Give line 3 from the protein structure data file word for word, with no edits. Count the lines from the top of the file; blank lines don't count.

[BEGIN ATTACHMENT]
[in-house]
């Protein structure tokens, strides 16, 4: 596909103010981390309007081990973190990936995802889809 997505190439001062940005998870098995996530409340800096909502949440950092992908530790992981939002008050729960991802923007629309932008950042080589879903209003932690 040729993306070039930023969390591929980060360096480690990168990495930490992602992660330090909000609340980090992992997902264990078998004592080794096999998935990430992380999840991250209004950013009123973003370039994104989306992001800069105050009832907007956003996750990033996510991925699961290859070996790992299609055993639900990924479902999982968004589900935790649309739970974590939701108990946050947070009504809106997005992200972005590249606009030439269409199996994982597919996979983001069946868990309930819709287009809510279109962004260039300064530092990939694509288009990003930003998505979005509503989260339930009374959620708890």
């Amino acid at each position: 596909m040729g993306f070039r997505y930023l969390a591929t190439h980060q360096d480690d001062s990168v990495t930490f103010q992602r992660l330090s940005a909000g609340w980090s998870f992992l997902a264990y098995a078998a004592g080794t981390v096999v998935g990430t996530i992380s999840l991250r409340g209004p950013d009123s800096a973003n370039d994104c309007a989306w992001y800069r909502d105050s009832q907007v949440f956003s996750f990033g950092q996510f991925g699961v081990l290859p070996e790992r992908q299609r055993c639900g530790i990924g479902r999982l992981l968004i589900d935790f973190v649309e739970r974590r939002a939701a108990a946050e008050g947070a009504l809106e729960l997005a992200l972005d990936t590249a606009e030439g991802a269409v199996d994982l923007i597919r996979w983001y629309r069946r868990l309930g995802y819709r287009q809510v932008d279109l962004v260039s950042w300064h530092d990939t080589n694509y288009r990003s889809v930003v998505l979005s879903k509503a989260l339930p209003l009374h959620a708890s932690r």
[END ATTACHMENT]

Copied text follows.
């Amino acid at each position: 596909m040729g993306f070039r997505y930023l969390a591929t190439h980060q360096d480690d001062s990168v990495t930490f103010q992602r992660l330090s940005a909000g609340w980090s998870f992992l997902a264990y098995a078998a004592g080794t981390v096999v998935g990430t996530i992380s999840l991250r409340g209004p950013d009123s800096a973003n370039d994104c309007a989306w992001y800069r909502d105050s009832q907007v949440f956003s996750f990033g950092q996510f991925g699961v081990l290859p070996e790992r992908q299609r055993c639900g530790i990924g479902r999982l992981l968004i589900d935790f973190v649309e739970r974590r939002a939701a108990a946050e008050g947070a009504l809106e729960l997005a992200l972005d990936t590249a606009e030439g991802a269409v199996d994982l923007i597919r996979w983001y629309r069946r868990l309930g995802y819709r287009q809510v932008d279109l962004v260039s950042w300064h530092d990939t080589n694509y288009r990003s889809v930003v998505l979005s879903k509503a989260l339930p209003l009374h959620a708890s932690r």